John the Baptist’s day of reckoning

They say that even the most confident, bold and courageous people have soft hearts. Those of us who may instinctively flinch at John the Baptist’s energetic – even vitriolic – outburst against the Pharisees, and loyal deference to Jesus Christ in his speech from last week’s Gospel (Matthew 3:1-12); those of us who would question his insensitive, uncaring, and offensive style – we might pause today in light of this Gospel story about John the Baptist (Matthew 11:2-11).

For what we see here is a more nuanced, man of faith no longer ranting out of a dogmatic cut-and-dry confidence. But a soft, vulnerable heart. He is much more than an in-your-face, sock-it-to-them extremist and extrovert. Here we get a peek at his vulnerability and the depth of his soul. Maybe it’s because he knew he was close to his death.

At Nelson Mandela’s memorial service in South Africa last week, U.S. President Obama said that Mandela’s strength was “sharing with us [that is, the world] his doubts and fears.”

In prison, John the Baptist expresses his doubts as to whether the man he had rooted for all these years was truly the Messiah. Was his entire life calling to herald the coming Christ all for naught? Like the doubting Thomas would later, John the Baptist seriously questioned whether this Jesus who ate and hung out with sinners, Romans, and tax collectors was the man whom they all expected would save them from those very sinners. John the Baptist’s insecurity is telling, especially when placed in contrast with the early depiction of him crying out brashly in the wilderness.

How does Jesus respond to John’s expressions of doubt? With not only encouragement and affirmation. But Jesus also lifts John’s ministry up. Jesus doesn’t scold John for doubting. Jesus calls him “the greatest” person alive.

I hope John heard that good news. It is a path of hardship John the Baptist undertook, without question. It was a hard path of rejection, ridicule and suffering John endured being a prophet and preparing the way of the Lord. And yet, it is also a path tempered with grace. Because the grace of God came to John in prison; when he really couldn’t do anything to change his unfortunate circumstances – that’s when he received a word of blessing from the One for whom he had prepared the way.

Proclamation and action

Be the change you want to see. I’ve heard this advice often over the past year. I know I’ve mused about this before. But watching the inauguration of President Barack Obama at the beginning of his second term leads me again to express this desperate need for leaders — for me — to be today: words are not enough.

The president’s effective leadership will be debated for centuries to come, to be sure. But one thing stands out: He will be known for his oration. He can speak. President Obama is a model for any preacher or public speaker. His ability to use words and articulate vision, and bring it from the heart is amazing. His speech writers need to be credited as well!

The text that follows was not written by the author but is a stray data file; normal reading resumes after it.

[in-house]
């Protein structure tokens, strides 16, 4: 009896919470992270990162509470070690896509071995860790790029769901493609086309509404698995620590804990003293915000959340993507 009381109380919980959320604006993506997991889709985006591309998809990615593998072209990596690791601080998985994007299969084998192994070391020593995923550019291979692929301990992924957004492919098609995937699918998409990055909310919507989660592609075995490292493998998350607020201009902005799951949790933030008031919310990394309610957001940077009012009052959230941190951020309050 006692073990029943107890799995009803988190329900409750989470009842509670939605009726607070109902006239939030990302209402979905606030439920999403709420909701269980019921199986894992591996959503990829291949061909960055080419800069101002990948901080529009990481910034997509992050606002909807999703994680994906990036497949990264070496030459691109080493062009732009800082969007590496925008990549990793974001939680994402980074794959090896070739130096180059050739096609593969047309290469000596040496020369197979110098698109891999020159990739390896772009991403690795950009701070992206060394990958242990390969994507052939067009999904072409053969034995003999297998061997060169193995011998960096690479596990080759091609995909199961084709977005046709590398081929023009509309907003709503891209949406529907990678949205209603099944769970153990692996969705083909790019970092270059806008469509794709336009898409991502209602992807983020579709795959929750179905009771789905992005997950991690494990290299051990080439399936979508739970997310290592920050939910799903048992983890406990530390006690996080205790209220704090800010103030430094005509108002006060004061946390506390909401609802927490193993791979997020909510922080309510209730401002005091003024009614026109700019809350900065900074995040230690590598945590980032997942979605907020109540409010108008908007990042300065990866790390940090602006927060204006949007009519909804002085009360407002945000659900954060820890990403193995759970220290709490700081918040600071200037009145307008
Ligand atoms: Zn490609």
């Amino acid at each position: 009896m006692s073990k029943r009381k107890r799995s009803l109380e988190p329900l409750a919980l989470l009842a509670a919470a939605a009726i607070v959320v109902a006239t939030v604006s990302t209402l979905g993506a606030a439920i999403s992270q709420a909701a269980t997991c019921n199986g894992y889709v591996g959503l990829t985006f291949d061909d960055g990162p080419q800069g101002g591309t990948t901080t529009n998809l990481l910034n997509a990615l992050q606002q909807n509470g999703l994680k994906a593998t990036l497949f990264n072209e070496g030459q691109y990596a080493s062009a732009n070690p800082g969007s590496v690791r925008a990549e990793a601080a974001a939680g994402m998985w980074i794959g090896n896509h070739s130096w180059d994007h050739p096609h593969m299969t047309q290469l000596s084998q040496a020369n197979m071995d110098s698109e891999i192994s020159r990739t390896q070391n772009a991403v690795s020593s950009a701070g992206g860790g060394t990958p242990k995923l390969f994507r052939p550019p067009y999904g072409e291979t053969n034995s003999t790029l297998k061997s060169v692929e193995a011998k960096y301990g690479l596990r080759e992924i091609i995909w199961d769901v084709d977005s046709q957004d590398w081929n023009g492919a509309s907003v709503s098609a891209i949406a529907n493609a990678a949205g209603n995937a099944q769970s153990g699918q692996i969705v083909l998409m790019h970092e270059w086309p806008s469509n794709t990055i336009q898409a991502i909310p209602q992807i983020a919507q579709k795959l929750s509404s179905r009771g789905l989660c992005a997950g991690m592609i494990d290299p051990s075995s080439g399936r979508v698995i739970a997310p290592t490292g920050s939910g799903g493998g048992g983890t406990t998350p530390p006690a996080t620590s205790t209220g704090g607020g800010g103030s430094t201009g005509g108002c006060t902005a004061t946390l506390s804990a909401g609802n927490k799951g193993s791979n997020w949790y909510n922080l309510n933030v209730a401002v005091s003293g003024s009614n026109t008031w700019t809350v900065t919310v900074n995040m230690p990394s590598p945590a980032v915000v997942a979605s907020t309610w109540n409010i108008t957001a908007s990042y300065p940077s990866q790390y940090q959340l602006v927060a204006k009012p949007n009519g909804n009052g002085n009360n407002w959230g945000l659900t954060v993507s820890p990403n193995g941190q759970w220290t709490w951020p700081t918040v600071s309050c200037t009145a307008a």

At the same time, he probably knows that the rubber will hit the road when executive action follows from his words. Proclamation finds its validity in the being and doing of leadership. And then the sparks will fly.

So, who one is and what one does, as a leader, will impress upon the public as much as gifted oration will ever.

Be the change you want to see. Don’t do as I say, do as I do.

I couldn’t help make the connection with the Gospel text (Luke 4:16-22) appointed for the coming Sunday — when Jesus stands up in the synagogue to read from the scroll, the scripture appointed for him to read, from the prophet Isaiah (61). Jesus announces his purpose, his divine mission in the world. Notice the verbs:

“… to proclaim …” appears twice in that short quote from Isaiah. Jesus is called by the Spirit to proclaim release to the captives and the year of the Lord’s favour. Proclamation is part and parcel of, even foundational to, the Chrisitan ministry.

I was raised by two pastors from the Lutheran tradition who taught me that the pastor’s fundamental role was to engage in “proclamation”, in the art of preaching. Homiletics professors in seminary reinforced that mission of the ordained clergy. I’ve always found comfort in that. But why?

Not that comfort is altogether a bad thing. But when the comfort means that I conveniently avoid the other part of the equation, or shy away from it, am I being faithful to that Christian ministry?

Today I notice in younger generations who do not find their heart in the church, they see Christians who talk the talk but don’t walk the talk. I don’t believe they want someone talking to them about what it means to be Christian; they want someone to show them what it means to be Christian. They would, I imagine, be more impressed by Christians and their leaders who behave and act consistently with the proclamation.

For those concerned about effective evangelism, I suspect a church that is led by example more than anything will impress those not normally associated with the church. More so than words, acting in the mission of Jesus towards the poor, the captives, with forgiveness and grace will attract and draw others into that Christian mission and identity.

Not only is Jesus called into a mission of proclamation, the other verbs in that text from Isaiah which he quotes in the Nazarene synagogue at the beginning of his ministry are telling: “…to bring good news…” and “…to let…” These are action words.

What does it mean to bring good news to the poor, and to let the oppressed go free? These compelling verbs bring to life many possibilities in fulfilling, in deed, the proclamation of Jesus Christ in his day, and in our lives together today.